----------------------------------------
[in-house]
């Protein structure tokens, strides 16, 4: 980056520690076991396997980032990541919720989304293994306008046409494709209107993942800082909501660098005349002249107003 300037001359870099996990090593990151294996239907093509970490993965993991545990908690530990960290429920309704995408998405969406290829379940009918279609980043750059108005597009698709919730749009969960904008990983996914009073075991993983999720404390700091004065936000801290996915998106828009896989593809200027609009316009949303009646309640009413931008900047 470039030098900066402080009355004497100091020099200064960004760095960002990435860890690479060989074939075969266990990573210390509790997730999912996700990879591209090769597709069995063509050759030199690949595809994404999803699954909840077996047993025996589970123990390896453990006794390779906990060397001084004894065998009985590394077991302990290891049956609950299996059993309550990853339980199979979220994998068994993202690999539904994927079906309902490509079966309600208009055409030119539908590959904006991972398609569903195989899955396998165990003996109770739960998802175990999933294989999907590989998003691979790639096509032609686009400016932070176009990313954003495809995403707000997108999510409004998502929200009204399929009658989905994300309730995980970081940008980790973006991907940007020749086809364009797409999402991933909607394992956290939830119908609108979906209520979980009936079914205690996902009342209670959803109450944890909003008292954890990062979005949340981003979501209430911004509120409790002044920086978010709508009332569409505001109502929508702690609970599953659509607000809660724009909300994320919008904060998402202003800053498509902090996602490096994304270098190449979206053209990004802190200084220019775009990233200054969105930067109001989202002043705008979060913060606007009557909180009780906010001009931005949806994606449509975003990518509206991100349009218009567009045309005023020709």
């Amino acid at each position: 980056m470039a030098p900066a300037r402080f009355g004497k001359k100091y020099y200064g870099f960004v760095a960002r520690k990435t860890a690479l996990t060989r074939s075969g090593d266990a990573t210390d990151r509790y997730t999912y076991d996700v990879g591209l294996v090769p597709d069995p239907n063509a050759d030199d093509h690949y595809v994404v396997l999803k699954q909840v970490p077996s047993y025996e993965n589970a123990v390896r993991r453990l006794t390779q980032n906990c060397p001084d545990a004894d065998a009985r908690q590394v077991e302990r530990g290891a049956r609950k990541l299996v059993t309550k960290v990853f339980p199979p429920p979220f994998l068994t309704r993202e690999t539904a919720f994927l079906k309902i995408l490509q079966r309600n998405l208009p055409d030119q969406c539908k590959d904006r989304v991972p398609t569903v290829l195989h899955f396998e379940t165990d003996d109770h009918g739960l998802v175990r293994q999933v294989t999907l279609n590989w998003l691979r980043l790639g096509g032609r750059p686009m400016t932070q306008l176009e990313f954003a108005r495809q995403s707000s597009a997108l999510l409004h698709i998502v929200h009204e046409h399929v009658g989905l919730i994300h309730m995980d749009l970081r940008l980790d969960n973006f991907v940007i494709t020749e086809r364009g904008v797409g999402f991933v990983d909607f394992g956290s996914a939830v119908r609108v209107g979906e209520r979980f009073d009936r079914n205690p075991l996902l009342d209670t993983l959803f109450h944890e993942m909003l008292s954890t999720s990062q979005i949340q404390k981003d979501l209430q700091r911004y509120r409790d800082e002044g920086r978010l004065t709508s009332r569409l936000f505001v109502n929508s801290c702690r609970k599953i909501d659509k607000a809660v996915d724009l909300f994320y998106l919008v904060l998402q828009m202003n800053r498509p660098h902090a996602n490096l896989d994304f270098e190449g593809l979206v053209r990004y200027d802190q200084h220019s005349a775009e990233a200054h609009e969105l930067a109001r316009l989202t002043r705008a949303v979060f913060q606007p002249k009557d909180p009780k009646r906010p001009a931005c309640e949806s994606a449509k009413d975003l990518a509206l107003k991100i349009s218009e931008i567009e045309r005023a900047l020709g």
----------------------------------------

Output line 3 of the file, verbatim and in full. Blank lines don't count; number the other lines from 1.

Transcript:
């Amino acid at each position: 980056m470039a030098p900066a300037r402080f009355g004497k001359k100091y020099y200064g870099f960004v760095a960002r520690k990435t860890a690479l996990t060989r074939s075969g090593d266990a990573t210390d990151r509790y997730t999912y076991d996700v990879g591209l294996v090769p597709d069995p239907n063509a050759d030199d093509h690949y595809v994404v396997l999803k699954q909840v970490p077996s047993y025996e993965n589970a123990v390896r993991r453990l006794t390779q980032n906990c060397p001084d545990a004894d065998a009985r908690q590394v077991e302990r530990g290891a049956r609950k990541l299996v059993t309550k960290v990853f339980p199979p429920p979220f994998l068994t309704r993202e690999t539904a919720f994927l079906k309902i995408l490509q079966r309600n998405l208009p055409d030119q969406c539908k590959d904006r989304v991972p398609t569903v290829l195989h899955f396998e379940t165990d003996d109770h009918g739960l998802v175990r293994q999933v294989t999907l279609n590989w998003l691979r980043l790639g096509g032609r750059p686009m400016t932070q306008l176009e990313f954003a108005r495809q995403s707000s597009a997108l999510l409004h698709i998502v929200h009204e046409h399929v009658g989905l919730i994300h309730m995980d749009l970081r940008l980790d969960n973006f991907v940007i494709t020749e086809r364009g904008v797409g999402f991933v990983d909607f394992g956290s996914a939830v119908r609108v209107g979906e209520r979980f009073d009936r079914n205690p075991l996902l009342d209670t993983l959803f109450h944890e993942m909003l008292s954890t999720s990062q979005i949340q404390k981003d979501l209430q700091r911004y509120r409790d800082e002044g920086r978010l004065t709508s009332r569409l936000f505001v109502n929508s801290c702690r609970k599953i909501d659509k607000a809660v996915d724009l909300f994320y998106l919008v904060l998402q828009m202003n800053r498509p660098h902090a996602n490096l896989d994304f270098e190449g593809l979206v053209r990004y200027d802190q200084h220019s005349a775009e990233a200054h609009e969105l930067a109001r316009l989202t002043r705008a949303v979060f913060q606007p002249k009557d909180p009780k009646r906010p001009a931005c309640e949806s994606a449509k009413d975003l990518a509206l107003k991100i349009s218009e931008i567009e045309r005023a900047l020709g």